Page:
Toward overcoming the above noted problems, the present apparatus provides a means for achieving a more judicious application of heat to a work piece during a roll coating or hot stamping operation. Physically, the apparatus provides means for increasing the actual dwell time of a heating element against the surface of a work piece. Concurrently, it provides means for more rapidly advancing a work piece to realize an overall increased production rate.
The dwell time of the heating element on the work piece as herein disclosed, is achieved through use of a heated, continuous thermal belt which contacts the work piece at a preheat station. The transfer station is thus extended substantially from a limited or line contact area, to an elongated contact surface moving in the direction of the work piece travel.
Means is therefore provided for accurately and judiciously metering heat to a work piece, as well as to a transfer foil. Said heating means is embodied in a continuous thermal belt which is sequentially guided into heat exchange relation with a heat source, and thence with the transfer member.
The continuous thermal belt is carried on a belt guide system comprised of at least two, and preferably a plurality of driven rollers. The latter are journalled, and so arranged to maintain the belt in a condition of tension throughout a closed circuit. A heat source is positioned sufficiently near to a portion of the belt's closed circuit to permit the belt to be controllably heated as it passes close to or contiguous with the heat source.
To maintain a desired heat level at the transfer station, one or more of the driven belt guide rollers can be provided with a supplemental heating source. The latter can conveniently embody a heater element and either electricity, steam or other form of acceptable energy source compatible with the roller shape.
To best assure the desired decorative layer transfer, the work piece is preferably preheated by the moving thermal belt through physical contact with the belt. This heat exchange is initiated prior to contact between the work piece and the foil member. Thus, the work piece which is normally of a much greater thickness than is the foil, can conduct either the major part of the heat required by the latter, or at least a portion of the heat requirement.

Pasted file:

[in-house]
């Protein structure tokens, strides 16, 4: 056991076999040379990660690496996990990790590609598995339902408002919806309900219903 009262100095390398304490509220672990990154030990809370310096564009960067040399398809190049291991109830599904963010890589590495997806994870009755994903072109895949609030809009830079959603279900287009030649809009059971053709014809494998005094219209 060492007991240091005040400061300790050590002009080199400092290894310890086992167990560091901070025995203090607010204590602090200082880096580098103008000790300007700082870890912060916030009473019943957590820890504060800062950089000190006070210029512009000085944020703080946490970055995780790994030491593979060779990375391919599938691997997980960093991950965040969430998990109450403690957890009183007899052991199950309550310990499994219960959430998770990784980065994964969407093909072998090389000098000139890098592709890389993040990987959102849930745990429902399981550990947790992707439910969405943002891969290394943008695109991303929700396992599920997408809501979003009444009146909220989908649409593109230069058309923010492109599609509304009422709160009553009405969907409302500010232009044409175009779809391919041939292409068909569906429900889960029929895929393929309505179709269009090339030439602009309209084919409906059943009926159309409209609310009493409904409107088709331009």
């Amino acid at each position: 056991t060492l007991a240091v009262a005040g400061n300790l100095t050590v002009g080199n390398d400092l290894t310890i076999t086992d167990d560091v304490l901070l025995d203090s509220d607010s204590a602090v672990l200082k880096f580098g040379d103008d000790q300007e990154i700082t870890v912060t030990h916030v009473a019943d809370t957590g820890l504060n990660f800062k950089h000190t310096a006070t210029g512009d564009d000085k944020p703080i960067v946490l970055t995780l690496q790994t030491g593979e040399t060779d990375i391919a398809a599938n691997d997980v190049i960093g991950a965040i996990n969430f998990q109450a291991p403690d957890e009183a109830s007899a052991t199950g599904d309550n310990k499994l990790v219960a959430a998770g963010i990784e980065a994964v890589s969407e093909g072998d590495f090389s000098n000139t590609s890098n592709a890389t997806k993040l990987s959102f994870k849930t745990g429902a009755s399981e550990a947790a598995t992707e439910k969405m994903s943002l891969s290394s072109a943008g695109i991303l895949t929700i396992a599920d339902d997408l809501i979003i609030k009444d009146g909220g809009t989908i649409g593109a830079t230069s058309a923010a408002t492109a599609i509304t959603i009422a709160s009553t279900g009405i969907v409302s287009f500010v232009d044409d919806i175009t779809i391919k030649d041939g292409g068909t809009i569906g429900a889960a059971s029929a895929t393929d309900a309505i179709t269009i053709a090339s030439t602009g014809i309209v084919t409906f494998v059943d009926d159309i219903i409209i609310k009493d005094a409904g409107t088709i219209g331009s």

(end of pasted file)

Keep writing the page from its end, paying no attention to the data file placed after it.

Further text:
Stated otherwise, what applicant has provided is means for metering an accurately determined amount of heat to a work piece and to a transfer foil, whereby to best accomplish a transfer of the decorative layer from the latter onto the work piece. Further, by controllably regulating the dwell time between transfer foil and work piece, it is possible to greatly decrease the overall operation time, and to decrease the per unit cost.
It is an object of the invention therefore to provide an improved apparatus and method for achieving a more rapid and efficient transfer of a decorative layer to the receiving surface of a work piece. A further object is to provide an apparatus capable of more effectively delivering a controlled flow of heat to a work piece. A still further object is to provide a novel heat transfer apparatus capable of more efficiently regulating the heat flow required to achieve a heat transfer operation onto a work piece.
FIG. 1 is an elevation view of the apparatus with parts shown broken away to view the interior.
FIG. 2 is a cross-sectional view taken along line 2--2 of FIG. 1.
FIG. 1 illustrates an apparatus of the type contemplated which embodies a frame 10 upon which the respective component parts are cooperatively mounted. A closed conveyor belt or chain 11 is mounted to a series of guide sprockets 12 and 13 and rollers, extending across the frame forward face. Said chain 11 is provided with a series of spaced apart holders 14 which are adapted to removably position a work piece 16, the exposed receiving surface 17 of which is to be treated.
The chain's upper tier is guided in a generally horizontal disposition across the apparatus to facilitate manual or automatic loading and unloading of the respective work pieces into holders 16. A series of support rollers 19 are arranged to back up conveyor chain 12 as the transfer force or pressure is applied to the upper side thereof.
Operationally, work pieces 16 are removably fixed onto conveyor 12 at the apparatus loading end. The driven conveyor then carries each work piece through a preheat period, to a transfer station 27. At the latter, the decorative layer is applied to the work piece receiving surface 17.
A plurality of columns 22 and 23 depending uprightly from the machine bed operably guide a movable platen or platform 24 to which a heater unit 26 is affixed. Platen 24 is connected to an air cylinder 21, toggle mechanism or the like, which controls the platen's vertical disposition.
The primary preheating section of the apparatus is defined by thermal travelling belt 29 which is sequentially guided through a heat source or heater 26, and thence into heat exchange contact with the moving work pieces 16. The heat metering or heat exchange apparatus includes at least two main guide rollers 31 and 32 which are spaced apart, and journalled immediately above work piece chain conveyor 12.